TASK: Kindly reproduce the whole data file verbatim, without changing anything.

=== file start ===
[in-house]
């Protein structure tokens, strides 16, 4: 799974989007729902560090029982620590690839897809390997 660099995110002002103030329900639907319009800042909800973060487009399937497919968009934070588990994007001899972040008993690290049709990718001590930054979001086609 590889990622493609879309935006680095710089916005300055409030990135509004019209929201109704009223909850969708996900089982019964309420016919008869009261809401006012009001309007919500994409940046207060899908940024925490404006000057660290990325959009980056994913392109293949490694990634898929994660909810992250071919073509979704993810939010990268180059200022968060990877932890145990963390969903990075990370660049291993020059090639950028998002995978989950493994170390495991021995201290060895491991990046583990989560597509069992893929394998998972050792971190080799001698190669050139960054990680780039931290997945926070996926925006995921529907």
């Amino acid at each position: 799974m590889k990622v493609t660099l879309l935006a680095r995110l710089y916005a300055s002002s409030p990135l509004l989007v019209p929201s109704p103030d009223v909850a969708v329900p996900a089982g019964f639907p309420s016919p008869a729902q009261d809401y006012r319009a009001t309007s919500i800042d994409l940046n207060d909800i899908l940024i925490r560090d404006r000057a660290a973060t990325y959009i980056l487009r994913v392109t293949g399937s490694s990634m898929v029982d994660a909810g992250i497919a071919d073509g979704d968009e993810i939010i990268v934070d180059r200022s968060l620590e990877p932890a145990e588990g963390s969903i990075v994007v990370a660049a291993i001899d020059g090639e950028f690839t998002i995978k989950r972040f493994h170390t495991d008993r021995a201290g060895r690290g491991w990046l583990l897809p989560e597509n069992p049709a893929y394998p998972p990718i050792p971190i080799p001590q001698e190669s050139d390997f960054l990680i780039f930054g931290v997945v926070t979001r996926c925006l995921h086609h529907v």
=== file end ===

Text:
[in-house]
């Protein structure tokens, strides 16, 4: 799974989007729902560090029982620590690839897809390997 660099995110002002103030329900639907319009800042909800973060487009399937497919968009934070588990994007001899972040008993690290049709990718001590930054979001086609 590889990622493609879309935006680095710089916005300055409030990135509004019209929201109704009223909850969708996900089982019964309420016919008869009261809401006012009001309007919500994409940046207060899908940024925490404006000057660290990325959009980056994913392109293949490694990634898929994660909810992250071919073509979704993810939010990268180059200022968060990877932890145990963390969903990075990370660049291993020059090639950028998002995978989950493994170390495991021995201290060895491991990046583990989560597509069992893929394998998972050792971190080799001698190669050139960054990680780039931290997945926070996926925006995921529907």
């Amino acid at each position: 799974m590889k990622v493609t660099l879309l935006a680095r995110l710089y916005a300055s002002s409030p990135l509004l989007v019209p929201s109704p103030d009223v909850a969708v329900p996900a089982g019964f639907p309420s016919p008869a729902q009261d809401y006012r319009a009001t309007s919500i800042d994409l940046n207060d909800i899908l940024i925490r560090d404006r000057a660290a973060t990325y959009i980056l487009r994913v392109t293949g399937s490694s990634m898929v029982d994660a909810g992250i497919a071919d073509g979704d968009e993810i939010i990268v934070d180059r200022s968060l620590e990877p932890a145990e588990g963390s969903i990075v994007v990370a660049a291993i001899d020059g090639e950028f690839t998002i995978k989950r972040f493994h170390t495991d008993r021995a201290g060895r690290g491991w990046l583990l897809p989560e597509n069992p049709a893929y394998p998972p990718i050792p971190i080799p001590q001698e190669s050139d390997f960054l990680i780039f930054g931290v997945v926070t979001r996926c925006l995921h086609h529907v």